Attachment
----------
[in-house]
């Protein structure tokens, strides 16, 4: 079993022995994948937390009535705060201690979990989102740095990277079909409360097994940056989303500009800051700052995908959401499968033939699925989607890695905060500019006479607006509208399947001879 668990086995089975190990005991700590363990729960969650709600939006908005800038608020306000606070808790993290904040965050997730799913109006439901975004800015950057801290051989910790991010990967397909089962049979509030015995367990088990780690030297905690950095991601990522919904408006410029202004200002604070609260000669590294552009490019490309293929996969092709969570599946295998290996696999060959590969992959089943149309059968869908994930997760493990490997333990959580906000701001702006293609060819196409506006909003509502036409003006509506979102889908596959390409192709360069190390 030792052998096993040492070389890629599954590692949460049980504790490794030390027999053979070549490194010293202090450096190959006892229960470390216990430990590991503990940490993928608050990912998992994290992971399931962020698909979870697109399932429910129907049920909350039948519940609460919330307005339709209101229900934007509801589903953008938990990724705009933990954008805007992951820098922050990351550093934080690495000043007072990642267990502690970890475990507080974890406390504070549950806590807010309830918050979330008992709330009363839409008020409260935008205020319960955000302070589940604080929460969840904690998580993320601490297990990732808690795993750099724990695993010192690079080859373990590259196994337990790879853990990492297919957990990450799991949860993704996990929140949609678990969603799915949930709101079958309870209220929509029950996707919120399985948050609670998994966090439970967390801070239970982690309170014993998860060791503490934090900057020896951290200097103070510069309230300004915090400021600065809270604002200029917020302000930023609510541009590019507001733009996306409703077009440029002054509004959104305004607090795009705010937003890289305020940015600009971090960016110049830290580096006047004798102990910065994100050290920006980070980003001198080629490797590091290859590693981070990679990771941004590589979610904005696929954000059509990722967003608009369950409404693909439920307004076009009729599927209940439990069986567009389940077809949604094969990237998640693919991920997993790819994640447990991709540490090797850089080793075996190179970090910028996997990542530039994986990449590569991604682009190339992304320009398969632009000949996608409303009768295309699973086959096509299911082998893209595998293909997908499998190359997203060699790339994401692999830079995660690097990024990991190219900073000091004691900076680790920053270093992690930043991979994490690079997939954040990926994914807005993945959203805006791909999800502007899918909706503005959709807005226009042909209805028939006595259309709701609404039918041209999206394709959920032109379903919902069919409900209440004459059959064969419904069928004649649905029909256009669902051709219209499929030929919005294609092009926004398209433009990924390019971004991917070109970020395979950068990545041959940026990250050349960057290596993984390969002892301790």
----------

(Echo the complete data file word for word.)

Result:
[in-house]
């Protein structure tokens, strides 16, 4: 079993022995994948937390009535705060201690979990989102740095990277079909409360097994940056989303500009800051700052995908959401499968033939699925989607890695905060500019006479607006509208399947001879 668990086995089975190990005991700590363990729960969650709600939006908005800038608020306000606070808790993290904040965050997730799913109006439901975004800015950057801290051989910790991010990967397909089962049979509030015995367990088990780690030297905690950095991601990522919904408006410029202004200002604070609260000669590294552009490019490309293929996969092709969570599946295998290996696999060959590969992959089943149309059968869908994930997760493990490997333990959580906000701001702006293609060819196409506006909003509502036409003006509506979102889908596959390409192709360069190390 030792052998096993040492070389890629599954590692949460049980504790490794030390027999053979070549490194010293202090450096190959006892229960470390216990430990590991503990940490993928608050990912998992994290992971399931962020698909979870697109399932429910129907049920909350039948519940609460919330307005339709209101229900934007509801589903953008938990990724705009933990954008805007992951820098922050990351550093934080690495000043007072990642267990502690970890475990507080974890406390504070549950806590807010309830918050979330008992709330009363839409008020409260935008205020319960955000302070589940604080929460969840904690998580993320601490297990990732808690795993750099724990695993010192690079080859373990590259196994337990790879853990990492297919957990990450799991949860993704996990929140949609678990969603799915949930709101079958309870209220929509029950996707919120399985948050609670998994966090439970967390801070239970982690309170014993998860060791503490934090900057020896951290200097103070510069309230300004915090400021600065809270604002200029917020302000930023609510541009590019507001733009996306409703077009440029002054509004959104305004607090795009705010937003890289305020940015600009971090960016110049830290580096006047004798102990910065994100050290920006980070980003001198080629490797590091290859590693981070990679990771941004590589979610904005696929954000059509990722967003608009369950409404693909439920307004076009009729599927209940439990069986567009389940077809949604094969990237998640693919991920997993790819994640447990991709540490090797850089080793075996190179970090910028996997990542530039994986990449590569991604682009190339992304320009398969632009000949996608409303009768295309699973086959096509299911082998893209595998293909997908499998190359997203060699790339994401692999830079995660690097990024990991190219900073000091004691900076680790920053270093992690930043991979994490690079997939954040990926994914807005993945959203805006791909999800502007899918909706503005959709807005226009042909209805028939006595259309709701609404039918041209999206394709959920032109379903919902069919409900209440004459059959064969419904069928004649649905029909256009669902051709219209499929030929919005294609092009926004398209433009990924390019971004991917070109970020395979950068990545041959940026990250050349960057290596993984390969002892301790």